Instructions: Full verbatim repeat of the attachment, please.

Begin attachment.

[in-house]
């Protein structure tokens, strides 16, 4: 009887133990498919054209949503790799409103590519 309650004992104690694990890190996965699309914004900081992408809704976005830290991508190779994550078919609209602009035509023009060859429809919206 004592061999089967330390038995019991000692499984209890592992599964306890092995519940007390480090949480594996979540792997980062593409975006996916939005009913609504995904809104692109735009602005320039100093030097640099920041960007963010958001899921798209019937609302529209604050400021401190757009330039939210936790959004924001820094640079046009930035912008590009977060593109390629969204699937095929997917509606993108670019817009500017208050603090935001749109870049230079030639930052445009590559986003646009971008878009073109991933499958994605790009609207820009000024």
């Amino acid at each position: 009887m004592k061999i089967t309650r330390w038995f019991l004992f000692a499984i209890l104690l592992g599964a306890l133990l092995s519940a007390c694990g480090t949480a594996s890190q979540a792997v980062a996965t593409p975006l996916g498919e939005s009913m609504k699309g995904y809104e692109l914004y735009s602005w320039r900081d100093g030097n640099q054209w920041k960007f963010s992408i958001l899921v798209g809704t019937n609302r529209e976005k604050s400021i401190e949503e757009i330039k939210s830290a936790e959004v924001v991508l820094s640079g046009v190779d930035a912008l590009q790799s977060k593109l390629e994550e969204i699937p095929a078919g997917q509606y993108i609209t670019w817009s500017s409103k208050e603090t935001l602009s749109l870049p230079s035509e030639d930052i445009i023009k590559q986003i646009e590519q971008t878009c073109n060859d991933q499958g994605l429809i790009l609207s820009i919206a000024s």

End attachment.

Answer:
[in-house]
């Protein structure tokens, strides 16, 4: 009887133990498919054209949503790799409103590519 309650004992104690694990890190996965699309914004900081992408809704976005830290991508190779994550078919609209602009035509023009060859429809919206 004592061999089967330390038995019991000692499984209890592992599964306890092995519940007390480090949480594996979540792997980062593409975006996916939005009913609504995904809104692109735009602005320039100093030097640099920041960007963010958001899921798209019937609302529209604050400021401190757009330039939210936790959004924001820094640079046009930035912008590009977060593109390629969204699937095929997917509606993108670019817009500017208050603090935001749109870049230079030639930052445009590559986003646009971008878009073109991933499958994605790009609207820009000024």
């Amino acid at each position: 009887m004592k061999i089967t309650r330390w038995f019991l004992f000692a499984i209890l104690l592992g599964a306890l133990l092995s519940a007390c694990g480090t949480a594996s890190q979540a792997v980062a996965t593409p975006l996916g498919e939005s009913m609504k699309g995904y809104e692109l914004y735009s602005w320039r900081d100093g030097n640099q054209w920041k960007f963010s992408i958001l899921v798209g809704t019937n609302r529209e976005k604050s400021i401190e949503e757009i330039k939210s830290a936790e959004v924001v991508l820094s640079g046009v190779d930035a912008l590009q790799s977060k593109l390629e994550e969204i699937p095929a078919g997917q509606y993108i609209t670019w817009s500017s409103k208050e603090t935001l602009s749109l870049p230079s035509e030639d930052i445009i023009k590559q986003i646009e590519q971008t878009c073109n060859d991933q499958g994605l429809i790009l609207s820009i919206a000024s």